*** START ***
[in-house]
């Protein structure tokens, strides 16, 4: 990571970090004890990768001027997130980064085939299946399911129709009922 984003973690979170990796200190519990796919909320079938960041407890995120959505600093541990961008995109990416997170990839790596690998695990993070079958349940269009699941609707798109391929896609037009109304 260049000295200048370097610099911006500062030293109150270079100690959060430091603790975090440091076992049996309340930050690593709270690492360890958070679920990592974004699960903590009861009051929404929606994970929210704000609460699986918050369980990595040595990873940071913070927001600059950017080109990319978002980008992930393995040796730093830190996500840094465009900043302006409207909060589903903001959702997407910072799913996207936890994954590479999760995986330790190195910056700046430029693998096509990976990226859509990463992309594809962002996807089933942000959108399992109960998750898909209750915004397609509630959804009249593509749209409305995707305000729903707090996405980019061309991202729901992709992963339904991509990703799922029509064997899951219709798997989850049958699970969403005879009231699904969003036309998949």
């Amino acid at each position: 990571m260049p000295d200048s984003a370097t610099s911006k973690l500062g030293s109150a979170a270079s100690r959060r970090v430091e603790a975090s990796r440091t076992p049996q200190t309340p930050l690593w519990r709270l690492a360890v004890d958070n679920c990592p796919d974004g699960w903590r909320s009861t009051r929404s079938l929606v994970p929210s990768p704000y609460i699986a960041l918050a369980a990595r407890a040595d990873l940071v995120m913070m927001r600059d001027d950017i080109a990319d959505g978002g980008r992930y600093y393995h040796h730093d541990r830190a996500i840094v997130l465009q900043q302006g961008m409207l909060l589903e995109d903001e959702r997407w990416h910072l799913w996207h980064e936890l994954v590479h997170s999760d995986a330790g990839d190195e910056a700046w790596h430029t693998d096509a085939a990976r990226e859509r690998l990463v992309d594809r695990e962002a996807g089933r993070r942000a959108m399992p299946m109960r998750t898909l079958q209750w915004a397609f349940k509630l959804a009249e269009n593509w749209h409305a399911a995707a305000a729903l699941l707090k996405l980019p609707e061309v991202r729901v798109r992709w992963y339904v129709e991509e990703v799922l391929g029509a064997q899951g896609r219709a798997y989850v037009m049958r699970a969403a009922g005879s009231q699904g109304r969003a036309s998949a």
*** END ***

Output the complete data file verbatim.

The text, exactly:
[in-house]
């Protein structure tokens, strides 16, 4: 990571970090004890990768001027997130980064085939299946399911129709009922 984003973690979170990796200190519990796919909320079938960041407890995120959505600093541990961008995109990416997170990839790596690998695990993070079958349940269009699941609707798109391929896609037009109304 260049000295200048370097610099911006500062030293109150270079100690959060430091603790975090440091076992049996309340930050690593709270690492360890958070679920990592974004699960903590009861009051929404929606994970929210704000609460699986918050369980990595040595990873940071913070927001600059950017080109990319978002980008992930393995040796730093830190996500840094465009900043302006409207909060589903903001959702997407910072799913996207936890994954590479999760995986330790190195910056700046430029693998096509990976990226859509990463992309594809962002996807089933942000959108399992109960998750898909209750915004397609509630959804009249593509749209409305995707305000729903707090996405980019061309991202729901992709992963339904991509990703799922029509064997899951219709798997989850049958699970969403005879009231699904969003036309998949």
């Amino acid at each position: 990571m260049p000295d200048s984003a370097t610099s911006k973690l500062g030293s109150a979170a270079s100690r959060r970090v430091e603790a975090s990796r440091t076992p049996q200190t309340p930050l690593w519990r709270l690492a360890v004890d958070n679920c990592p796919d974004g699960w903590r909320s009861t009051r929404s079938l929606v994970p929210s990768p704000y609460i699986a960041l918050a369980a990595r407890a040595d990873l940071v995120m913070m927001r600059d001027d950017i080109a990319d959505g978002g980008r992930y600093y393995h040796h730093d541990r830190a996500i840094v997130l465009q900043q302006g961008m409207l909060l589903e995109d903001e959702r997407w990416h910072l799913w996207h980064e936890l994954v590479h997170s999760d995986a330790g990839d190195e910056a700046w790596h430029t693998d096509a085939a990976r990226e859509r690998l990463v992309d594809r695990e962002a996807g089933r993070r942000a959108m399992p299946m109960r998750t898909l079958q209750w915004a397609f349940k509630l959804a009249e269009n593509w749209h409305a399911a995707a305000a729903l699941l707090k996405l980019p609707e061309v991202r729901v798109r992709w992963y339904v129709e991509e990703v799922l391929g029509a064997q899951g896609r219709a798997y989850v037009m049958r699970a969403a009922g005879s009231q699904g109304r969003a036309s998949a």